When that moment comes, the moment you have been working towards, it is easy to feel unprepared. The event has become so big that you do not feel you are up to it. This is the time to step back and remember the journey. Remember the hours of preparation, remember the sacrifices you made and who you were before you started. If you have truly put the work in, you will start to see that – although ‘being you’ still feels the same – you are not the person you used to be. You are ready!

 

  1. “Be Here Now”: be in the moment, do what is necessary right now. View your surroundings in an objective manner. Know your surroundings

When the importance or size of the task starts to overshadow your confidence, you need to focus on the present and be in the current moment. Focus on each individual step and notice the details in everything. You are not about to take your one chance at a gold medal dive, instead you are just getting into the water or simply running through your breathing exercises. Your monster task is made up of many smaller and less scary tasks: focus on these and enjoy each one.

 

  1. Having just one shot can either be stressful or it can be a beautiful opportunity to do something just this once

When faced with opportunities – whether that’s a job interview, business pitch or a world championship dive – we can often be hit with a fear that we will not capitalize on it. When Liv competes, she has just one attempt to reach her target depth; one mistake can ruin months of training. Her way of handling this is to look at it from an entirely different angle: she is grateful for the chance to do something just once. Every so often in life we are presented with a crossroad, a chance to do something that will change the course of our future. We should be excited and thankful that we have brought ourselves to this situation: a chance to stand up and show what you can do.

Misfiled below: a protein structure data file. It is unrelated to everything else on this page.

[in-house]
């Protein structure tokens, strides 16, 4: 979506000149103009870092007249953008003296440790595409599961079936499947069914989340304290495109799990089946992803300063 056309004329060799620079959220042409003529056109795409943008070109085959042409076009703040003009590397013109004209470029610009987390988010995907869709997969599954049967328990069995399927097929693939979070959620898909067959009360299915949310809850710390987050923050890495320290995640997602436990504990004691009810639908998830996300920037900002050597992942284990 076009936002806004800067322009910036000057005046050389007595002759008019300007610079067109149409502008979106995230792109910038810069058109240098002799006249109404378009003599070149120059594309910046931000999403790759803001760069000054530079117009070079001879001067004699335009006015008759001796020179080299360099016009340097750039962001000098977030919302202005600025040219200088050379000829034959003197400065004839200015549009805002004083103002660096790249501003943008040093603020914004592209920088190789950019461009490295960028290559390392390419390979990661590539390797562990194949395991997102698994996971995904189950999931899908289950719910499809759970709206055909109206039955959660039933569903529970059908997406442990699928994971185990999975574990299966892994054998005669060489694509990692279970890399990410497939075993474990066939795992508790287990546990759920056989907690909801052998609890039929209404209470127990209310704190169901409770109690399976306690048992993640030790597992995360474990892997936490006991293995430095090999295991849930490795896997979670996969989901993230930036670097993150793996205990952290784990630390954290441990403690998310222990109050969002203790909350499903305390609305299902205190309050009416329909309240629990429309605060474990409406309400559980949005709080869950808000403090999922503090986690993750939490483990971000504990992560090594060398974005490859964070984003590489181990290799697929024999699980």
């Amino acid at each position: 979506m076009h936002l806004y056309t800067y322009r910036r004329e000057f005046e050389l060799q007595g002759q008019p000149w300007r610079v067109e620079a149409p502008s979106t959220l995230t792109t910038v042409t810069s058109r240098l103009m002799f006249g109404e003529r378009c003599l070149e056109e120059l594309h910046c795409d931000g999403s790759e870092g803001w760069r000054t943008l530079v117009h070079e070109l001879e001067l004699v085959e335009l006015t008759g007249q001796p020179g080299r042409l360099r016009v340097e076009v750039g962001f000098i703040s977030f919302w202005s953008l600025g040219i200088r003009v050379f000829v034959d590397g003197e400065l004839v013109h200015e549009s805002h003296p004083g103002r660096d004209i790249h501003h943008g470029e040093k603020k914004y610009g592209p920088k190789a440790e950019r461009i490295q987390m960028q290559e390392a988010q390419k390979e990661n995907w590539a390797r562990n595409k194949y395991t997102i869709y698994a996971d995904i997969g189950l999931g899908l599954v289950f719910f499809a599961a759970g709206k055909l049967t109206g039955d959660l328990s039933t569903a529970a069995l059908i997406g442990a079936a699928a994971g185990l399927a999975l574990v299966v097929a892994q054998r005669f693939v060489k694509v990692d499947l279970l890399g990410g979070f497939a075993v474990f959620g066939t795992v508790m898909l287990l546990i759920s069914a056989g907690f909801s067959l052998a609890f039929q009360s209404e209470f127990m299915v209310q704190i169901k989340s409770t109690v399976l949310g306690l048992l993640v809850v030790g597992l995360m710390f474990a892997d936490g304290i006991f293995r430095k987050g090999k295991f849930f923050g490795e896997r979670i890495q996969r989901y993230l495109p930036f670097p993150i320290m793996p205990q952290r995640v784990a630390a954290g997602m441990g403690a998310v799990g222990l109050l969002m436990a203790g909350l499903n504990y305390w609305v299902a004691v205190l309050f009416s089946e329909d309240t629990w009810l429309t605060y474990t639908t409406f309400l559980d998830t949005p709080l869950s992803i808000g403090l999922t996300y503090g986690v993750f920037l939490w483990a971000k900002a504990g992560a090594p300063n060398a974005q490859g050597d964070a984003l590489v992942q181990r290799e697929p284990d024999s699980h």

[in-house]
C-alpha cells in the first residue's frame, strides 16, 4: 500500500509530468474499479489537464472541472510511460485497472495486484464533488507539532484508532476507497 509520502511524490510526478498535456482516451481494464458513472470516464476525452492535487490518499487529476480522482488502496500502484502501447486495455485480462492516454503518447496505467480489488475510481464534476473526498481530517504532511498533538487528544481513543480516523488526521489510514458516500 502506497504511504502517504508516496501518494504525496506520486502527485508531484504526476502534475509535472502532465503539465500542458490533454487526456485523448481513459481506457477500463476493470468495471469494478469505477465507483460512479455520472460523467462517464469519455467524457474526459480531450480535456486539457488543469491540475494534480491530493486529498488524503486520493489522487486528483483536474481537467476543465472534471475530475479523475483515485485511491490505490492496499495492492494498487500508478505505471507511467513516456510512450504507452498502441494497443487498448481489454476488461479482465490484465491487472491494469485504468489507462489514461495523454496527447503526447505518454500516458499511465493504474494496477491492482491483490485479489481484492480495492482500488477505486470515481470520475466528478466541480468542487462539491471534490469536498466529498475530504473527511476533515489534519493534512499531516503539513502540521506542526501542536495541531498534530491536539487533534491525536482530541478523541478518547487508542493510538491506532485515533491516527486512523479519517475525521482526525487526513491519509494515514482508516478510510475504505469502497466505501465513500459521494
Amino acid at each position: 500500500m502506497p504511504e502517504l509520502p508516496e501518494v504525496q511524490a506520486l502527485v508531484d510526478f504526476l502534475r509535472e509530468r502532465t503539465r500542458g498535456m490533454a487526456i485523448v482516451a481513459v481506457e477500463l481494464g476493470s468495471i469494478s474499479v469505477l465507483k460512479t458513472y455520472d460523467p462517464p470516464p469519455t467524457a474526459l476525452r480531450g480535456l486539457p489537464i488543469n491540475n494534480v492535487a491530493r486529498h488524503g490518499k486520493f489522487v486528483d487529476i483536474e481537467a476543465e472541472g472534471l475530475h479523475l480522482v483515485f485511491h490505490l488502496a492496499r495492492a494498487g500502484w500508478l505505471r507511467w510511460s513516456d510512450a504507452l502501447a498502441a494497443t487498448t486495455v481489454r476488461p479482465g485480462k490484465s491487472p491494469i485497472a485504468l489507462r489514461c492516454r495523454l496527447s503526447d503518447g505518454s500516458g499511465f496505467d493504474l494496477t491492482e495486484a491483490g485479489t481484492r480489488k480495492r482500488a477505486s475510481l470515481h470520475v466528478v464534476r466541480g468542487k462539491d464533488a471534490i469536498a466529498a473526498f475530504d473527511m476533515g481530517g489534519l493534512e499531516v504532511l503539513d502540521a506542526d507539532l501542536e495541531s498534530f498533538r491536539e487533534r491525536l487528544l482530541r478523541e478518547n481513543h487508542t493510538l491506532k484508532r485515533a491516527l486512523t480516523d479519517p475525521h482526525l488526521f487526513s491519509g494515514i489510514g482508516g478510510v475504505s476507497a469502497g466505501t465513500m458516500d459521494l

So take a deep breath, focus, thrive on the heightened sense of awareness and give that moment or chance your best shot. Remember, fear and excitement have the same physical symptoms… the rest is just interpretation in your mind.

Finally, here is artist Emma Critchley’s interpretation of what it feels like during a freedive (featuring Liv Philip):

How do you ensure that you perform at your best when under pressure? Let me know in the comments below…